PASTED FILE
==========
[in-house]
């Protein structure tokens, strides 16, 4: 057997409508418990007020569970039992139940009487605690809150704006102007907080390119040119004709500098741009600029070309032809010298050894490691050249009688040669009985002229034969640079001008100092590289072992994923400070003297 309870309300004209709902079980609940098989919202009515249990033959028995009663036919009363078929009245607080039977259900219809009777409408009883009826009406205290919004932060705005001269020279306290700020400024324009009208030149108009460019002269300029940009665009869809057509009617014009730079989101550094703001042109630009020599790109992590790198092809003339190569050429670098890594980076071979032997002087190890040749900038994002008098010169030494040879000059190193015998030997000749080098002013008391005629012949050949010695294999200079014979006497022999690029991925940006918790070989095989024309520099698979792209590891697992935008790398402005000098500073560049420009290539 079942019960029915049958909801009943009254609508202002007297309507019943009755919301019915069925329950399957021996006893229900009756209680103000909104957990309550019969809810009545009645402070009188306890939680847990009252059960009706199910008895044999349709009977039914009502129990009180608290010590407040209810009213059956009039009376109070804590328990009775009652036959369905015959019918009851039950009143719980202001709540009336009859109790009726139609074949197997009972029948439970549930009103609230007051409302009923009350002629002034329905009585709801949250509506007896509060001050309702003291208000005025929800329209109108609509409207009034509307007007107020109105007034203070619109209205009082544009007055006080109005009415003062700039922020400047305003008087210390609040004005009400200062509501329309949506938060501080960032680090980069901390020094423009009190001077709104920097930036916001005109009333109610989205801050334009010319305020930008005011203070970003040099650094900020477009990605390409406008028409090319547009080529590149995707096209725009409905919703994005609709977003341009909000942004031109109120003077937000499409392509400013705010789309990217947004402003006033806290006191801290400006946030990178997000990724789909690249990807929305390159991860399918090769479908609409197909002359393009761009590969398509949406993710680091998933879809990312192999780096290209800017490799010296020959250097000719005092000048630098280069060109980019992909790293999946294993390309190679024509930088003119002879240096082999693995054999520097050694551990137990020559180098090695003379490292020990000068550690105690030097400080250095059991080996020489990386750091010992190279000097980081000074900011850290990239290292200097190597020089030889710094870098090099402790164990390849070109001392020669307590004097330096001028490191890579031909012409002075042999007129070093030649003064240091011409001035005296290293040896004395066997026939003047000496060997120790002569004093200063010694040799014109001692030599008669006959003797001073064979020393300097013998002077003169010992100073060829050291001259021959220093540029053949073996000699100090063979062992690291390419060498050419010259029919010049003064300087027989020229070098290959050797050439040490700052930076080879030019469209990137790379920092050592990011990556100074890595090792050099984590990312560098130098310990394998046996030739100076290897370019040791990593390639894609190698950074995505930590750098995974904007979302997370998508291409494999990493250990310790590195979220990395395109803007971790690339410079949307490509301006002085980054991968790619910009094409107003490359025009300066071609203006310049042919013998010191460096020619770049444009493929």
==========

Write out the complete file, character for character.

[in-house]
């Protein structure tokens, strides 16, 4: 057997409508418990007020569970039992139940009487605690809150704006102007907080390119040119004709500098741009600029070309032809010298050894490691050249009688040669009985002229034969640079001008100092590289072992994923400070003297 309870309300004209709902079980609940098989919202009515249990033959028995009663036919009363078929009245607080039977259900219809009777409408009883009826009406205290919004932060705005001269020279306290700020400024324009009208030149108009460019002269300029940009665009869809057509009617014009730079989101550094703001042109630009020599790109992590790198092809003339190569050429670098890594980076071979032997002087190890040749900038994002008098010169030494040879000059190193015998030997000749080098002013008391005629012949050949010695294999200079014979006497022999690029991925940006918790070989095989024309520099698979792209590891697992935008790398402005000098500073560049420009290539 079942019960029915049958909801009943009254609508202002007297309507019943009755919301019915069925329950399957021996006893229900009756209680103000909104957990309550019969809810009545009645402070009188306890939680847990009252059960009706199910008895044999349709009977039914009502129990009180608290010590407040209810009213059956009039009376109070804590328990009775009652036959369905015959019918009851039950009143719980202001709540009336009859109790009726139609074949197997009972029948439970549930009103609230007051409302009923009350002629002034329905009585709801949250509506007896509060001050309702003291208000005025929800329209109108609509409207009034509307007007107020109105007034203070619109209205009082544009007055006080109005009415003062700039922020400047305003008087210390609040004005009400200062509501329309949506938060501080960032680090980069901390020094423009009190001077709104920097930036916001005109009333109610989205801050334009010319305020930008005011203070970003040099650094900020477009990605390409406008028409090319547009080529590149995707096209725009409905919703994005609709977003341009909000942004031109109120003077937000499409392509400013705010789309990217947004402003006033806290006191801290400006946030990178997000990724789909690249990807929305390159991860399918090769479908609409197909002359393009761009590969398509949406993710680091998933879809990312192999780096290209800017490799010296020959250097000719005092000048630098280069060109980019992909790293999946294993390309190679024509930088003119002879240096082999693995054999520097050694551990137990020559180098090695003379490292020990000068550690105690030097400080250095059991080996020489990386750091010992190279000097980081000074900011850290990239290292200097190597020089030889710094870098090099402790164990390849070109001392020669307590004097330096001028490191890579031909012409002075042999007129070093030649003064240091011409001035005296290293040896004395066997026939003047000496060997120790002569004093200063010694040799014109001692030599008669006959003797001073064979020393300097013998002077003169010992100073060829050291001259021959220093540029053949073996000699100090063979062992690291390419060498050419010259029919010049003064300087027989020229070098290959050797050439040490700052930076080879030019469209990137790379920092050592990011990556100074890595090792050099984590990312560098130098310990394998046996030739100076290897370019040791990593390639894609190698950074995505930590750098995974904007979302997370998508291409494999990493250990310790590195979220990395395109803007971790690339410079949307490509301006002085980054991968790619910009094409107003490359025009300066071609203006310049042919013998010191460096020619770049444009493929």